Is Our Work Ethic Worth It?
by Rebecca Coates Nee
October 8th, 2001
A month ago, when the World Trade Center towers were still
standing and most Americans weren't afraid to fly, I was going
to write a column about how the Protestant work ethic is burning
us out - especially broadcasters.
Reports released on Labor Day showed American workers had
added an entire week to their work year in the last decade
- far surpassing the second busiest nation, Japan, in total
hours logged. In fact, the United States was the only industrialized
nation where workers were still increasing their hours, according
to a United Nations agency.
Sure, we also have the highest productivity, but our efficiency
rate is low. When you compare productivity to hours worked,
we fall behind France and Belgium. We also have the highest
rates of heart disease, stroke and diabetes. And don't forget
about the best selling prescription drugs in our country:
Prilosec for heartburn and Prozac for depression.
Sadly, when the deadliest attack on American soil happened
a week after Labor Day, the loyalist worker bees were the
ones who perished first. The hard-charging early risers, who
never missed a day or took a break for lunch were most likely
to die in that attack. The Washington Post reported stories
about fallen financial traders who could have retired but
kept waiting "just one more year" to make just a little more
money. Another victim was almost saved when he considered
taking the day off to celebrate his daughter's second birthday.
But he couldn't miss work.
And there was the 27-year-old administrative assistant who
had left this list of goals behind after she died at the office:
"Communicate more with the family, travel more and finish
school." Workers in the South tower were barely allowed to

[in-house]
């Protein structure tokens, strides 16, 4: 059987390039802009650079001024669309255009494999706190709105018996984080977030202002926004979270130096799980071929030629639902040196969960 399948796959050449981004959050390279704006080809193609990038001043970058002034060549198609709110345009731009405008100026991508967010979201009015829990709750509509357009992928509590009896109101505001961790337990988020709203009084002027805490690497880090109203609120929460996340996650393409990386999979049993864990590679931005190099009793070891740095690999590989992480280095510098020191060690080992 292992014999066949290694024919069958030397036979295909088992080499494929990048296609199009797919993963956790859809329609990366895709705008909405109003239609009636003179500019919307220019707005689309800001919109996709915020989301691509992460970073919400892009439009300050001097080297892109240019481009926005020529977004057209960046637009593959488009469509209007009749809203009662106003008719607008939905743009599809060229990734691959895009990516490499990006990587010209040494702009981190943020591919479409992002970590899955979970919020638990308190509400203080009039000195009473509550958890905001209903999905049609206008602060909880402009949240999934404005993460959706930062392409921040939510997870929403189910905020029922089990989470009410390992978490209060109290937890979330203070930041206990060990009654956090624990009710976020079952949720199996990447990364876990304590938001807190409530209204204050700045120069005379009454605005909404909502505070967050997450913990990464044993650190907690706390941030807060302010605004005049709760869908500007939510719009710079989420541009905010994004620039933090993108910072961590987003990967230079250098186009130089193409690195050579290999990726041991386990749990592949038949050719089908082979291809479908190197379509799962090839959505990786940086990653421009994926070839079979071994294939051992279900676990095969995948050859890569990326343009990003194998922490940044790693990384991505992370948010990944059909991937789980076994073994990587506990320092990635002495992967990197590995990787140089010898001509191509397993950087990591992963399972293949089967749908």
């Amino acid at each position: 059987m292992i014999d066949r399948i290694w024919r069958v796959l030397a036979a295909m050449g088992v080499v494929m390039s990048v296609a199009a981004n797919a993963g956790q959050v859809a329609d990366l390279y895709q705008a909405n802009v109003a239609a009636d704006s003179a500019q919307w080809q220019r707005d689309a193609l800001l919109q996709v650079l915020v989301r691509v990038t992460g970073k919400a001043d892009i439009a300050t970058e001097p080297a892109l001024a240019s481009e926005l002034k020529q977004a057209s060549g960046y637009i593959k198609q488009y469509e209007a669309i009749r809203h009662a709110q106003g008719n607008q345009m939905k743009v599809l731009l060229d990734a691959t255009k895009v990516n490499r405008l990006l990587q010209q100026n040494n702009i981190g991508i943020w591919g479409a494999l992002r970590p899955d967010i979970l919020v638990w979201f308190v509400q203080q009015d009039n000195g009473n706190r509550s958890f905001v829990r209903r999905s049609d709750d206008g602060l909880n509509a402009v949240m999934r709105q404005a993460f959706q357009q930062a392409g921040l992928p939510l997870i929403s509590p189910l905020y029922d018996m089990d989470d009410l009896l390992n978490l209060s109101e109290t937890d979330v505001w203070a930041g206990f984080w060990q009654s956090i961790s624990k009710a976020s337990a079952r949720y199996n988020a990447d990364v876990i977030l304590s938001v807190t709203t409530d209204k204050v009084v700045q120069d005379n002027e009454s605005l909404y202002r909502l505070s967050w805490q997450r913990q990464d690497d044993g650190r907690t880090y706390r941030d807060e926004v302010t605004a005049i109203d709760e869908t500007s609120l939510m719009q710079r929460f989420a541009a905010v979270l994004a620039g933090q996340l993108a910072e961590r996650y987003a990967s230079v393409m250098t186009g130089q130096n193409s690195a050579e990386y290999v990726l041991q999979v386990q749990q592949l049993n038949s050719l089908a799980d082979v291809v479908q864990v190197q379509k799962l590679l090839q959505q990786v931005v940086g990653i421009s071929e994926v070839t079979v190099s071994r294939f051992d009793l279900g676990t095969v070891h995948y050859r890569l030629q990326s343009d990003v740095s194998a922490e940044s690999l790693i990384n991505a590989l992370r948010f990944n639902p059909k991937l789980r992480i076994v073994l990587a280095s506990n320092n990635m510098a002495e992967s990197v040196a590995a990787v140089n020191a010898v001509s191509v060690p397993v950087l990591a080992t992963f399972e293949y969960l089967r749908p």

look up from their keyboards after the first tower was hit,
according to the New York Times. "Go back to work," a man
bellowed through a megaphone as employees tried to scurry
down the stairs. "The fire in the North tower has been contained
… if you are winded you can get a drink of water or coffee
in the cafeteria."
A group from Morgan Stanley trudged faithfully back upstairs,
only to be hit by a flying filing cabinet minutes later, when
the second plane struck.
The next day, Pentagon employees were back in their cubicles
while part of their building still burned. "Go back to work,"
our leaders told us. "Don't let them win." We broadcasters
know the scenario well. We throw ourselves into the path of
hurricanes and hostage standoffs like teenage girls running
after 'N Sync. We cling onto a tree during a storm to show
how hard the wind is blowing as the anchors tell us to "stay
safe" and viewers yell "GET INSIDE" to their screens.
And it's not just breaking news that we're willing to die
for - some of us have gone live for a feature story during
a lightening storm. The news, no matter how trivial, always
comes first - before Johnny's soccer game or Cindy's second
birthday party. Where will our loyalty get us?
Ask yourself what would be left undone in your life if your
world came to a crashing halt today. Maybe because of this
tragedy, we American workers can now allow ourselves to pause
for longer than just one moment of silence. Maybe we can be
loyal to ALL we have - not just our jobs.